The insider - Paul Routledge reports a threat to MPs' expenses

A threat to MPs' expenses, MacShane on the run, and the worried nudists who seek help

A shudder of apprehension ran through MPs at the latest meeting of the Parliamentary Labour Party. Before them was a report about "open government" in relation to their allowances and expenses. These can triple an MP's £55,000 salary, but they are usually arranged privately with the Fees Office on a gentlemanly basis: no bills or receipts required, no questions (or not very many) asked. The idea that they will have to open their account books for public inspection horrifies MPs. The Speaker, Michael J Martin, has set up an advisory panel on members' allowances, ruffling a few parliamentary feathers in the process. It is not just the wrath of the punters that dismays the tribunes of the people. They fear the prying eyes of the Inland Revenue. Essentially, MPs are self-employed business, and their bookkeeping is not always up to . . . well, Enron standards.

The Labour Party is getting so many e-mails protesting about the war in Iraq that its systems people are now classifying them as spam mail. Those who know about these things say this is like dismissing them as junk mail. So much for the party of conscience. Meanwhile, on 10 April the Government News Network sent out a schedule offering releases from "the Department of Press Briefing" and "the Department of Photo Opportunity". "Health" was supposed to be somewhere in those sentences - I think.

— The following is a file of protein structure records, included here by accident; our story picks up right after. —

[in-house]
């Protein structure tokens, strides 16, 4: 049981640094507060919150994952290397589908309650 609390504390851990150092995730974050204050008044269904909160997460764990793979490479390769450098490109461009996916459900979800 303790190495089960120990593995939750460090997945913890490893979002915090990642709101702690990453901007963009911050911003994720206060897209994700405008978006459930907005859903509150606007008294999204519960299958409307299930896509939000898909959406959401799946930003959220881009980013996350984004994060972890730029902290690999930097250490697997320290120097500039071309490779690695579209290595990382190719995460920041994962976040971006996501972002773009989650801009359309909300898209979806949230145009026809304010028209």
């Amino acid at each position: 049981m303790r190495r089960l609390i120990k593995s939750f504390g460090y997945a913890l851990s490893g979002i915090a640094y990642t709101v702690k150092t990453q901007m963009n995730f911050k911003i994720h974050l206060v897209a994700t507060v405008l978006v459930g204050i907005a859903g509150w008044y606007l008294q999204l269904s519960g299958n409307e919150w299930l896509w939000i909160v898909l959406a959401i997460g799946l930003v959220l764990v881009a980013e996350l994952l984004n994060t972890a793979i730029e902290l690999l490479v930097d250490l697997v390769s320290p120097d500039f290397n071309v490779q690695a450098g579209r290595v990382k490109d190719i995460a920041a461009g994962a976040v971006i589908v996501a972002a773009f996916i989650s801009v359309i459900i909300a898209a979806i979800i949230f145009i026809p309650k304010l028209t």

To Politico's for the launch of Nick Comfort's How to Handle the Media. Comfort, a former special adviser to the Scottish Secretary, Helen Liddell, is the son of the sex sage Dr Alex Comfort. Now we look forward to Alastair Campbell's sequel - How to Manhandle the Media.

Speaking of Big A, who is a noted athlete, Denis MacShane, the minister for Europe, wrote to all members of the parliamentary lobby asking them to sponsor him in the London Marathon. "Actually, marathons are useful preparation for FCO [Foreign and Commonwealth Office] work, especially if you are minister for Europe," he warbled. "It requires patience, determination, early starts in the morning, confidence that people will support you, and the certain knowledge that however far you think you have gone there is always further to go!" Pass the sick bag, Brother Straw.

Back-garden naturists have appealed to Stephen Pound MP to stand up for their rights and against the Sex Offences Bill. They fear persecution for baring their all behind their hedges. Pound, who is not known for nudism, has reassured them, with more than a hint of double entendre, that "their bushes are safe". Perhaps this is a case for the shadow defence secretary, Bernard Jenkin (Whingeing Nudist South). British Naturism has offered Pound a visit to a naturist club "for research purposes". Surely, this would be just the kind of voyeurism from which the everything-off brigade seeks protection.

So goodbye, John Lloyd, the tedious Blairophile who announced last week that he will no longer write for the NS, which he accuses of being an "upmarket Daily Mirror". Excuse me, isn't this the same ex-International Marxist who once seriously considered becoming industrial editor of Robert Maxwell's Mirror?

Paul Routledge is chief political commentator for the Daily Mirror

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